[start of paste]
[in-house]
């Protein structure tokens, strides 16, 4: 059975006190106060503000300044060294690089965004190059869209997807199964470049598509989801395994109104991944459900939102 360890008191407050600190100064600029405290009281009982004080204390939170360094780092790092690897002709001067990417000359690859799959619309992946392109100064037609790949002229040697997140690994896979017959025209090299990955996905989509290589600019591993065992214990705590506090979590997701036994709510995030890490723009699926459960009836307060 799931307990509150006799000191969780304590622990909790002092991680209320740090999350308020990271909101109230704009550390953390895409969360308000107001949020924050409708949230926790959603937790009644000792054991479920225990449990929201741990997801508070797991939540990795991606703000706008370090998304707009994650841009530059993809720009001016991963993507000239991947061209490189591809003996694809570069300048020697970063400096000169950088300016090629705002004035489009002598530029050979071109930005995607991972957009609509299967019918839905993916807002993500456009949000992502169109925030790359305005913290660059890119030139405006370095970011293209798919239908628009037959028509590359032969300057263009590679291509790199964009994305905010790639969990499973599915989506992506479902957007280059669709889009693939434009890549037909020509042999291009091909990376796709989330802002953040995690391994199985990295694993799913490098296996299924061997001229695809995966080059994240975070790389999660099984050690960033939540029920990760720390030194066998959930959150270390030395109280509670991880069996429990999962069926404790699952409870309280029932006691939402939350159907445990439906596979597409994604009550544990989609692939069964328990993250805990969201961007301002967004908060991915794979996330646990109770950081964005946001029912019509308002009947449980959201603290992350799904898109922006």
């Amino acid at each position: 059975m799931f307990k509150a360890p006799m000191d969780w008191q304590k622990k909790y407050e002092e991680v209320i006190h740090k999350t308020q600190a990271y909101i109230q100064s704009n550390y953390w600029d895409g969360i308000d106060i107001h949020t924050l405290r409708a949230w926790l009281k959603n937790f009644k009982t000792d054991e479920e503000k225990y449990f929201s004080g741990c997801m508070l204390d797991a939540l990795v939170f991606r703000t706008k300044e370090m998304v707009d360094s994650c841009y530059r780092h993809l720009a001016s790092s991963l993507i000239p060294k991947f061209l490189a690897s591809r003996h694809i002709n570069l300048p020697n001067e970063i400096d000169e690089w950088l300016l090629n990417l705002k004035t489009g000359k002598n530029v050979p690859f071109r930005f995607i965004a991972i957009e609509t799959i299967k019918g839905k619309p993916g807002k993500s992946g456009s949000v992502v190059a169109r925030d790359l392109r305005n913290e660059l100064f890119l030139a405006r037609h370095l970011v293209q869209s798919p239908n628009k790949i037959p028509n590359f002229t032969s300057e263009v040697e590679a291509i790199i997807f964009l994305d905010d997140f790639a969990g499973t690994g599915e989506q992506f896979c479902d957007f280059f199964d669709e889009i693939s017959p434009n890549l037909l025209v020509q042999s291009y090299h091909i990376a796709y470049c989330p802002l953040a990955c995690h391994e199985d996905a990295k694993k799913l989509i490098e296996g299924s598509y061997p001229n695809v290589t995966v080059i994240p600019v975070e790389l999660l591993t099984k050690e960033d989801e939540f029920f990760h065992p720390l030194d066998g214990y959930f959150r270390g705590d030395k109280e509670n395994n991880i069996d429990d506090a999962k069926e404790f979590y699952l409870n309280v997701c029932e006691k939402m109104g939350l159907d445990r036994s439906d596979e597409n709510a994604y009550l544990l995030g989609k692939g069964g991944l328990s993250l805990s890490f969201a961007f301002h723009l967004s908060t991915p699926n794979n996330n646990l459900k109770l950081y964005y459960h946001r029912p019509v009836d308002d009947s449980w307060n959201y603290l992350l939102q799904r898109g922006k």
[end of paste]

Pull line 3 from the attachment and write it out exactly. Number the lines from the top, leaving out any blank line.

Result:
């Amino acid at each position: 059975m799931f307990k509150a360890p006799m000191d969780w008191q304590k622990k909790y407050e002092e991680v209320i006190h740090k999350t308020q600190a990271y909101i109230q100064s704009n550390y953390w600029d895409g969360i308000d106060i107001h949020t924050l405290r409708a949230w926790l009281k959603n937790f009644k009982t000792d054991e479920e503000k225990y449990f929201s004080g741990c997801m508070l204390d797991a939540l990795v939170f991606r703000t706008k300044e370090m998304v707009d360094s994650c841009y530059r780092h993809l720009a001016s790092s991963l993507i000239p060294k991947f061209l490189a690897s591809r003996h694809i002709n570069l300048p020697n001067e970063i400096d000169e690089w950088l300016l090629n990417l705002k004035t489009g000359k002598n530029v050979p690859f071109r930005f995607i965004a991972i957009e609509t799959i299967k019918g839905k619309p993916g807002k993500s992946g456009s949000v992502v190059a169109r925030d790359l392109r305005n913290e660059l100064f890119l030139a405006r037609h370095l970011v293209q869209s798919p239908n628009k790949i037959p028509n590359f002229t032969s300057e263009v040697e590679a291509i790199i997807f964009l994305d905010d997140f790639a969990g499973t690994g599915e989506q992506f896979c479902d957007f280059f199964d669709e889009i693939s017959p434009n890549l037909l025209v020509q042999s291009y090299h091909i990376a796709y470049c989330p802002l953040a990955c995690h391994e199985d996905a990295k694993k799913l989509i490098e296996g299924s598509y061997p001229n695809v290589t995966v080059i994240p600019v975070e790389l999660l591993t099984k050690e960033d989801e939540f029920f990760h065992p720390l030194d066998g214990y959930f959150r270390g705590d030395k109280e509670n395994n991880i069996d429990d506090a999962k069926e404790f979590y699952l409870n309280v997701c029932e006691k939402m109104g939350l159907d445990r036994s439906d596979e597409n709510a994604y009550l544990l995030g989609k692939g069964g991944l328990s993250l805990s890490f969201a961007f301002h723009l967004s908060t991915p699926n794979n996330n646990l459900k109770l950081y964005y459960h946001r029912p019509v009836d308002d009947s449980w307060n959201y603290l992350l939102q799904r898109g922006k």